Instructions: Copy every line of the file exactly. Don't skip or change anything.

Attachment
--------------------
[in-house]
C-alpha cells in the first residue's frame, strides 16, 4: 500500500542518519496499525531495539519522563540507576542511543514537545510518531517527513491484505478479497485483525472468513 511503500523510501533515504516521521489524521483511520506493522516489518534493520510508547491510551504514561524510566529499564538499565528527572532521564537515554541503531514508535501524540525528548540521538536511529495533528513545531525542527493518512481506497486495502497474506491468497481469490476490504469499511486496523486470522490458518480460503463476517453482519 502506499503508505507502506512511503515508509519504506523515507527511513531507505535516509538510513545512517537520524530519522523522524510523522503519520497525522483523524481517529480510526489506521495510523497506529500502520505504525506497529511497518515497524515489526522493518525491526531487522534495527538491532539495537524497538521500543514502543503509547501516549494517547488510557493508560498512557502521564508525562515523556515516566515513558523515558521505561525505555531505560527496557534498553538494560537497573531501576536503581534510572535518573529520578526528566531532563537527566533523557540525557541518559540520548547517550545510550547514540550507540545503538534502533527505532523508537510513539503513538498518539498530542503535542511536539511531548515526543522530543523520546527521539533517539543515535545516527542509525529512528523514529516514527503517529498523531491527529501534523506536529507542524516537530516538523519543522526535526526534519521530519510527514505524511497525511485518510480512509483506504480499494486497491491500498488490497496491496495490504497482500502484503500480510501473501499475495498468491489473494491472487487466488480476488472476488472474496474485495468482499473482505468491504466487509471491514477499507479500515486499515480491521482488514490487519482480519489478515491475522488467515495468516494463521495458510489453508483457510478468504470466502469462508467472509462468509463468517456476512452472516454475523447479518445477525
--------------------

[in-house]
C-alpha cells in the first residue's frame, strides 16, 4: 500500500542518519496499525531495539519522563540507576542511543514537545510518531517527513491484505478479497485483525472468513 511503500523510501533515504516521521489524521483511520506493522516489518534493520510508547491510551504514561524510566529499564538499565528527572532521564537515554541503531514508535501524540525528548540521538536511529495533528513545531525542527493518512481506497486495502497474506491468497481469490476490504469499511486496523486470522490458518480460503463476517453482519 502506499503508505507502506512511503515508509519504506523515507527511513531507505535516509538510513545512517537520524530519522523522524510523522503519520497525522483523524481517529480510526489506521495510523497506529500502520505504525506497529511497518515497524515489526522493518525491526531487522534495527538491532539495537524497538521500543514502543503509547501516549494517547488510557493508560498512557502521564508525562515523556515516566515513558523515558521505561525505555531505560527496557534498553538494560537497573531501576536503581534510572535518573529520578526528566531532563537527566533523557540525557541518559540520548547517550545510550547514540550507540545503538534502533527505532523508537510513539503513538498518539498530542503535542511536539511531548515526543522530543523520546527521539533517539543515535545516527542509525529512528523514529516514527503517529498523531491527529501534523506536529507542524516537530516538523519543522526535526526534519521530519510527514505524511497525511485518510480512509483506504480499494486497491491500498488490497496491496495490504497482500502484503500480510501473501499475495498468491489473494491472487487466488480476488472476488472474496474485495468482499473482505468491504466487509471491514477499507479500515486499515480491521482488514490487519482480519489478515491475522488467515495468516494463521495458510489453508483457510478468504470466502469462508467472509462468509463468517456476512452472516454475523447479518445477525